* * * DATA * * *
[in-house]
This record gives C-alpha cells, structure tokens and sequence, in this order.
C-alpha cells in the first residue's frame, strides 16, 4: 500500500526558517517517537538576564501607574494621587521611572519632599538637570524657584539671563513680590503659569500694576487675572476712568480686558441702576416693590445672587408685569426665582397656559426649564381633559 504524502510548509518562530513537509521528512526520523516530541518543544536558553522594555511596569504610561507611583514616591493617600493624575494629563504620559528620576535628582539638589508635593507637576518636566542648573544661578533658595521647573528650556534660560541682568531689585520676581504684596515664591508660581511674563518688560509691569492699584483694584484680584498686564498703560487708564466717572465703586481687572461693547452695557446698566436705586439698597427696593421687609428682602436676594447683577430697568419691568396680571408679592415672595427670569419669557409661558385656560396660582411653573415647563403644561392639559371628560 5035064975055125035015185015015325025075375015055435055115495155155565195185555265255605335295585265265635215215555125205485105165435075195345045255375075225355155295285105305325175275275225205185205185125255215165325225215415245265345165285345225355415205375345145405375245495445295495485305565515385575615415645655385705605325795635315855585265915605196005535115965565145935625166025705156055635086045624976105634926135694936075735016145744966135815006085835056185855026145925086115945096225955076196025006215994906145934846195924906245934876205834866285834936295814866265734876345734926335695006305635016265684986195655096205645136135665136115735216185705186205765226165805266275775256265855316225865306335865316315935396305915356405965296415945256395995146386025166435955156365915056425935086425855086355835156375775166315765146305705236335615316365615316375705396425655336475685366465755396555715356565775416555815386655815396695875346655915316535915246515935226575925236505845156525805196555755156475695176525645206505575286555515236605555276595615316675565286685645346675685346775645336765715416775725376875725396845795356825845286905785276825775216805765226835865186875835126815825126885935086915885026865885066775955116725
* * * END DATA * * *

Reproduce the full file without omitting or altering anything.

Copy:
[in-house]
This record gives C-alpha cells, structure tokens and sequence, in this order.
C-alpha cells in the first residue's frame, strides 16, 4: 500500500526558517517517537538576564501607574494621587521611572519632599538637570524657584539671563513680590503659569500694576487675572476712568480686558441702576416693590445672587408685569426665582397656559426649564381633559 504524502510548509518562530513537509521528512526520523516530541518543544536558553522594555511596569504610561507611583514616591493617600493624575494629563504620559528620576535628582539638589508635593507637576518636566542648573544661578533658595521647573528650556534660560541682568531689585520676581504684596515664591508660581511674563518688560509691569492699584483694584484680584498686564498703560487708564466717572465703586481687572461693547452695557446698566436705586439698597427696593421687609428682602436676594447683577430697568419691568396680571408679592415672595427670569419669557409661558385656560396660582411653573415647563403644561392639559371628560 5035064975055125035015185015015325025075375015055435055115495155155565195185555265255605335295585265265635215215555125205485105165435075195345045255375075225355155295285105305325175275275225205185205185125255215165325225215415245265345165285345225355415205375345145405375245495445295495485305565515385575615415645655385705605325795635315855585265915605196005535115965565145935625166025705156055635086045624976105634926135694936075735016145744966135815006085835056185855026145925086115945096225955076196025006215994906145934846195924906245934876205834866285834936295814866265734876345734926335695006305635016265684986195655096205645136135665136115735216185705186205765226165805266275775256265855316225865306335865316315935396305915356405965296415945256395995146386025166435955156365915056425935086425855086355835156375775166315765146305705236335615316365615316375705396425655336475685366465755396555715356565775416555815386655815396695875346655915316535915246515935226575925236505845156525805196555755156475695176525645206505575286555515236605555276595615316675565286685645346675685346775645336765715416775725376875725396845795356825845286905785276825775216805765226835865186875835126815825126885935086915885026865885066775955116725